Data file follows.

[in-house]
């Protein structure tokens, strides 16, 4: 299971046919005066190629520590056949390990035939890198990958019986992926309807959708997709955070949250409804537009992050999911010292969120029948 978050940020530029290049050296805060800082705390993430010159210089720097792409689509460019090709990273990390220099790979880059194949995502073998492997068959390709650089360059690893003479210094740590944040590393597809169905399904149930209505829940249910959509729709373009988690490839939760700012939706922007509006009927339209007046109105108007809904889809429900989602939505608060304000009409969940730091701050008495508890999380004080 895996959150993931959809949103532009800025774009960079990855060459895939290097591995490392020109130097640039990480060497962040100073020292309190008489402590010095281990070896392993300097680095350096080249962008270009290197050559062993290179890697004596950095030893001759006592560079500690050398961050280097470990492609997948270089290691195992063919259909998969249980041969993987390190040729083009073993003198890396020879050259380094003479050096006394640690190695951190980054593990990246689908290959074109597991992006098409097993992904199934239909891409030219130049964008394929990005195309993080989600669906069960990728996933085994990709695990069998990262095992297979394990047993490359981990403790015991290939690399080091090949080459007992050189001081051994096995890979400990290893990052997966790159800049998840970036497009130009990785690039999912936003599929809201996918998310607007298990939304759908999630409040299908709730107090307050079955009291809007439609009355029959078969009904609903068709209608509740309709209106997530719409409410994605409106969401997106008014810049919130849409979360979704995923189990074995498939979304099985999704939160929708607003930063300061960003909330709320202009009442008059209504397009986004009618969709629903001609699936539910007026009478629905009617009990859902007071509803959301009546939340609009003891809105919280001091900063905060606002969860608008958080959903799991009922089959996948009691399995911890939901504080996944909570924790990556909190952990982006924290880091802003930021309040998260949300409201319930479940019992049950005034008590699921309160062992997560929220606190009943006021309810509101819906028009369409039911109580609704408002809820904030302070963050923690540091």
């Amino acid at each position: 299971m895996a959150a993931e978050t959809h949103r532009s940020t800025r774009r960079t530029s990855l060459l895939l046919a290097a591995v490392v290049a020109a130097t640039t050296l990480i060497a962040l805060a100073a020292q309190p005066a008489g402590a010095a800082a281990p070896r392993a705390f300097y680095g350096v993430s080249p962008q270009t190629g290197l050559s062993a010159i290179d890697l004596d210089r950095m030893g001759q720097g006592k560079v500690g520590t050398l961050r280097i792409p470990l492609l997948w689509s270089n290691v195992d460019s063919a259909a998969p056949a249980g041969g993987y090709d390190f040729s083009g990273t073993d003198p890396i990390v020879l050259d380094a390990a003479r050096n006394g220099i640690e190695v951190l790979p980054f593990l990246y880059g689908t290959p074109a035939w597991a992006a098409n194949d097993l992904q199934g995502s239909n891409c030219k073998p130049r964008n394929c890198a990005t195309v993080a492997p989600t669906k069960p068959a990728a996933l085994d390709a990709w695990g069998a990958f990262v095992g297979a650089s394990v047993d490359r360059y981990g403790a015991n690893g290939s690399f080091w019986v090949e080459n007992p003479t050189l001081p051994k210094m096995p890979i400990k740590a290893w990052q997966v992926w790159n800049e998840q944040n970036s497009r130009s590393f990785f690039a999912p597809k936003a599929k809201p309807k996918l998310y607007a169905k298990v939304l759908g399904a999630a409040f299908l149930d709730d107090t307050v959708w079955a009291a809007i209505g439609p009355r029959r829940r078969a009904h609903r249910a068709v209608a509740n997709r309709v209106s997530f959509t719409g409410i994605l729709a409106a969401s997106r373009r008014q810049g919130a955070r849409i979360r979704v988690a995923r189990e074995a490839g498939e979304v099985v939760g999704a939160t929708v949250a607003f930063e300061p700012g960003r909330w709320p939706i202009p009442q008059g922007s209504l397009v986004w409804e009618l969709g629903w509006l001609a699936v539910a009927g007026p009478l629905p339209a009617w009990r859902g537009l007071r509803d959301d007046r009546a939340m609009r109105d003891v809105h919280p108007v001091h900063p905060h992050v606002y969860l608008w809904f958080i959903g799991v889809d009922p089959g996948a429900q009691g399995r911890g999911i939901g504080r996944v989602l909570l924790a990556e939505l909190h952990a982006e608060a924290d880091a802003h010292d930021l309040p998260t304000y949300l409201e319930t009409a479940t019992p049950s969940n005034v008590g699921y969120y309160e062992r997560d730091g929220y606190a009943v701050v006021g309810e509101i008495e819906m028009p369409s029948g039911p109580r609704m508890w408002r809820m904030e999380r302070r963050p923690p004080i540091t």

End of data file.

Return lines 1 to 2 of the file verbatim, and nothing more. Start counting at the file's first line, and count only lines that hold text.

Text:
[in-house]
């Protein structure tokens, strides 16, 4: 299971046919005066190629520590056949390990035939890198990958019986992926309807959708997709955070949250409804537009992050999911010292969120029948 978050940020530029290049050296805060800082705390993430010159210089720097792409689509460019090709990273990390220099790979880059194949995502073998492997068959390709650089360059690893003479210094740590944040590393597809169905399904149930209505829940249910959509729709373009988690490839939760700012939706922007509006009927339209007046109105108007809904889809429900989602939505608060304000009409969940730091701050008495508890999380004080 895996959150993931959809949103532009800025774009960079990855060459895939290097591995490392020109130097640039990480060497962040100073020292309190008489402590010095281990070896392993300097680095350096080249962008270009290197050559062993290179890697004596950095030893001759006592560079500690050398961050280097470990492609997948270089290691195992063919259909998969249980041969993987390190040729083009073993003198890396020879050259380094003479050096006394640690190695951190980054593990990246689908290959074109597991992006098409097993992904199934239909891409030219130049964008394929990005195309993080989600669906069960990728996933085994990709695990069998990262095992297979394990047993490359981990403790015991290939690399080091090949080459007992050189001081051994096995890979400990290893990052997966790159800049998840970036497009130009990785690039999912936003599929809201996918998310607007298990939304759908999630409040299908709730107090307050079955009291809007439609009355029959078969009904609903068709209608509740309709209106997530719409409410994605409106969401997106008014810049919130849409979360979704995923189990074995498939979304099985999704939160929708607003930063300061960003909330709320202009009442008059209504397009986004009618969709629903001609699936539910007026009478629905009617009990859902007071509803959301009546939340609009003891809105919280001091900063905060606002969860608008958080959903799991009922089959996948009691399995911890939901504080996944909570924790990556909190952990982006924290880091802003930021309040998260949300409201319930479940019992049950005034008590699921309160062992997560929220606190009943006021309810509101819906028009369409039911109580609704408002809820904030302070963050923690540091």